* Cruelty-free, contain no animal fats.
* Non-toxic, biodegradable, derived from a renewable resource.
* Cleans up easily with soap and hot water.
* Better for the environment.
* Use no nasty chemicals to release fragrance.
* Supports the American farmer – not foreign oil.

As more and more people learn about the harmful effects of burning paraffin candles in their homes, they’re substituting soy candles with surprising results.

For the holidays and winter season I love to burn pine scented candles. Since I wasn’t buying them anymore I decided to make them. I was pleasantly surprised how easy it actually was.

I melted soy wax on the stove in a double boiler, added 100% organic pine essential oil and poured it into a mason jar. It was that easy. I also made a sandalwood candle for Tom to light when he does his morning meditations. Added some paper around the jar, tied a bow and voila, a pretty homemade, sandalwood scented candle.

 

Goodbye and Thank You 2011

Over all I would have to say this year has been an excellent year for us. We did, after all, welcome our newest addition to the family… Ms. Ava Rose. I feel comfortable saying goodbye to this year and very ready to start 2012.

In 2011 I made the resolution to explore my spirituality side and lead a healthier lifestyle for myself and family. By no means are these resolutions over. They will continue for the rest of my life, but at least this year I did get the ball rolling. I didn’t explore spirituality as much as I would have liked (goal for 2012…more focus on it), but I do feel like we’ve made great changes in our lifestyle.

  • We have stopped eating meat and cut back on dairy products
  • We eat more organic and local produce
  • We now use eco-friendly/organic cleaning and toiletry products (store-bought or we make our own)
  • We use reusable grocery bags
  • We buy second-hand when possible
  • We recycle
  • We use cloth diapers or eco-friendly ones (love Nature Babycare products)
  • We joined our local Nature Center to have another outlet to enjoy nature
  • Mindful parenting

These changes, will of course, be ongoing. In addition to these I would like to add a few for 2012.

  • Make our home more energy sufficient
  • Have a more successful summer/fall garden to eat from
  • Simplify our living by – organizing and getting rid of any unused items in our house, put ourselves on a more strict budget, etc…
  • Spend more time in nature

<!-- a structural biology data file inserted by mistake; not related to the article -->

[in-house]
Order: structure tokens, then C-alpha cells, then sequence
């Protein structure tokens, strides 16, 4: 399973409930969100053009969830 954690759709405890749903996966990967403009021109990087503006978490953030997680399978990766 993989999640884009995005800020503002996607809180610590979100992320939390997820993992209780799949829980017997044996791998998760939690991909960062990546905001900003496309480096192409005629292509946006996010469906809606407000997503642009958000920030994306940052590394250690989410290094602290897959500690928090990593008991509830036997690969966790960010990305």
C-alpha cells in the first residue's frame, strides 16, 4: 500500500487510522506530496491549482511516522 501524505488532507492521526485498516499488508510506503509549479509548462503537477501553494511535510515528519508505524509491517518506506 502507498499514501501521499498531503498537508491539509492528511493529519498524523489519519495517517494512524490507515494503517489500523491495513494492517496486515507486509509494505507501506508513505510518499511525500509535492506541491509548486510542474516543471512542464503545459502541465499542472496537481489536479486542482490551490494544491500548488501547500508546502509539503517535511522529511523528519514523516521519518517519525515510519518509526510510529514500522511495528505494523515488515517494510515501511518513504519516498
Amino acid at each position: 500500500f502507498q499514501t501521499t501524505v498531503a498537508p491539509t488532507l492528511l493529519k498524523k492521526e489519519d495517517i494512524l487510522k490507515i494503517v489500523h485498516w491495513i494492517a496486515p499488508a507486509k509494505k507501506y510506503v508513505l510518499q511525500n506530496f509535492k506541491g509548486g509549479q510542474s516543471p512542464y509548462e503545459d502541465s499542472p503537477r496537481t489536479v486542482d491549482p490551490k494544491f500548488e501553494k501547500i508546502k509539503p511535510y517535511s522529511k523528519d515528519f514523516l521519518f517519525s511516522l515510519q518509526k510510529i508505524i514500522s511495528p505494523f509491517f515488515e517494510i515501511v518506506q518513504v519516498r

• Explore spirituality as a family
  • Start more family traditions around the seasons, holidays and for no good reason at all

So long 2011. Thank you for being good to us. Bring it 2012.

Our 2011

January – Lila turned 2 and I turned 30 something. We share the same birthday.

February – We welcomed a new pet into our family. Lila named the fish Happy.

March -We welcomed Spring with some flower planting.

April – Lila met the Easter Bunny.

May – We had our photo shoot pre-Ava.

June – We finished Lila’s “big girl” room and started the nursery.

July – We welcomed Ava Rose on July 4th!

August – Lila introduced her favorite place, the Nature Center, to her baby sister.

September – We had a blessing for both the girls at our family cabin.

October – Both girls enjoyed their Halloween…our little pirate and ladybug!

November – Both girls wore matching sweaters for Thanksgiving.

December – Ava enjoyed meeting Santa for the first time. Lila did not enjoy seeing Santa for the third time.

Celebrate Winter Solstice!

Happy Winter Solstice!


Solstice means the sun stands still. The winter solstice is the day when the midday sun is at its lowest point above the horizon. There’s a lot to love about these chilly winter months — an excuse to curl up inside and read a book all weekend, eat yummy warm foods, and wear big comfy sweaters, jeans and boots.

In celebration of the winter solstice, I’ve put together some fun activities for this season. So pull out those attractive puffy winter jackets and look forward to a snow day. Winter is upon us.

Get outside! Snow or not, enjoy what the season has to offer!

  • Build a snowman
  • Go sledding
  • Snowball fight
  • Ice skating
  • Skiing
  • Snow angels
  • Go on a walk
  • Bird watch – what birds are now visiting you for the winter season?

Stay inside and enjoy the darkness!

  • Sip hot cocoa
  • Cozy blankets
  • Read that book you’ve been meaning to get to
  • Warm fires
  • Family/friends game nights
  • Family/friends movie nights
  • Arts and Crafts — make paper snowflakes and decorate inside with them
  • Cooking yummy soups and stews
  • Baking breads and cookies
  • Have a candlelight dinner

Winter Solstice book suggestions (for kids):

  • The Winter Solstice, by Ellen Jackson
  • The Shortest Day: Celebrating the Winter Solstice, by Wendy Pfeffer
  • A Solstice Tree for Jenny, by Karen Shragg
  • The Winter Book, by Rotraut Susanne Berner